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Hill of beans

Q From Spencer James: Recently the expression a hill of beans has been used by Samuel L Jackson in a Barclays commercial and also in a recent Vodafone commercial. But what does it actually mean? Several of us would love to know!

A A hill of beans in colloquial American is a symbol for something of trifling value, as in expressions like “it ain’t worth a hill of beans”. Its most famous appearance, which brought it to the notice of a wide international public, was at the end of the film Casablanca, in which Humphrey Bogart says to Ingrid Bergman, “Ilsa, I’m no good at being noble, but it doesn’t take much to see that the problems of three little people don’t amount to a hill of beans in this crazy world”.

The mundane bean has for at least eight centuries been regarded as the epitome of worthlessness. Even if you know how many beans make five you are unlikely to consider any one of them to be valuable. Part of the strength of the fairy tale of Jack and the Beanstalk is the contrast between the valueless beans Jack was given in exchange for the cow and the riches revealed by the full-grown beanstalk.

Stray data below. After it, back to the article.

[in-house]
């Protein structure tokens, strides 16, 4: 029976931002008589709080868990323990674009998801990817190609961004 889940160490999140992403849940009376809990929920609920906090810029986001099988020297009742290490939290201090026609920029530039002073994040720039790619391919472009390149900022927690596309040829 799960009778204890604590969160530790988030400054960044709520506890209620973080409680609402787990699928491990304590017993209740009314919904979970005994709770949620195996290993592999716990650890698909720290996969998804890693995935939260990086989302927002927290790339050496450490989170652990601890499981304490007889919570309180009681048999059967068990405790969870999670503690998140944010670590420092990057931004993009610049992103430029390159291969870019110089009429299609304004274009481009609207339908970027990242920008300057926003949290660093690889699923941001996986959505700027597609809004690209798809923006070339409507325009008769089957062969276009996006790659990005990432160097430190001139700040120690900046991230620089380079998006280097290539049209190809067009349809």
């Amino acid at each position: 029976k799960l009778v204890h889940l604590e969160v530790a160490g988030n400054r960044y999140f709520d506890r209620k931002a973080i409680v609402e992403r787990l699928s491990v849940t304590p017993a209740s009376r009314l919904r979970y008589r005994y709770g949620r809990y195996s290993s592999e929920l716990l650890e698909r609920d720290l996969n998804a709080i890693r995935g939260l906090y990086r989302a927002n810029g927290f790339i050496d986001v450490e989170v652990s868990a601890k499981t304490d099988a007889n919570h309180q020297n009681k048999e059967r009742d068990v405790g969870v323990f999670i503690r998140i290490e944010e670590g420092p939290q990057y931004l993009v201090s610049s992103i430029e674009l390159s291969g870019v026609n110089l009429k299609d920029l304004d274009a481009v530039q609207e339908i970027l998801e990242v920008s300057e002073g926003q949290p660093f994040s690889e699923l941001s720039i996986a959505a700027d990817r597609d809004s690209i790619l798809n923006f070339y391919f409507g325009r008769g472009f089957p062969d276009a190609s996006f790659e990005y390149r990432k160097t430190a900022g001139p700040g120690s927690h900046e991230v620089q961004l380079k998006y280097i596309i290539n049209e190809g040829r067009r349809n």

The expanded formula of a hill of beans is American. From the evidence, it seems to have appeared in the modern sense about 1860. It is yet another example of the expansive hyperbole so typical of US English in that period. An example from rather later is in The Indiscretions of Archie by P G Wodehouse: “Here have I been kicking because you weren’t a real burglar, when it doesn’t amount to a hill of beans whether you are or not”.

The original sense of hill of beans was literal. For example, a book on rural affairs by one J J Thomas dated around 1858 used it in describing how to grow lima beans: “A strong wire is stretched from the tops of posts placed at a distance from each other; and to this wire two diverging cords from each hill of beans are attached”. A little drawing alongside makes clear that the writer is referring to the mounding along the row of bean seeds.

It would seem that this is the origin of the phrase, and that it was then applied figuratively to the illogical idea that if one bean was worthless, a whole hill of them would be even more so.

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Copyright © Michael Quinion, 1996–. All rights reserved.
Page created 11 Jan. 2003

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The English language is forever changing. New words appear; old ones fall out of use or alter their meanings. World Wide Words tries to record at least a part of this shifting wordscape by featuring new words, word histories, words in the news, and the curiosities of native English speech.

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Last modified: 11 January 2003.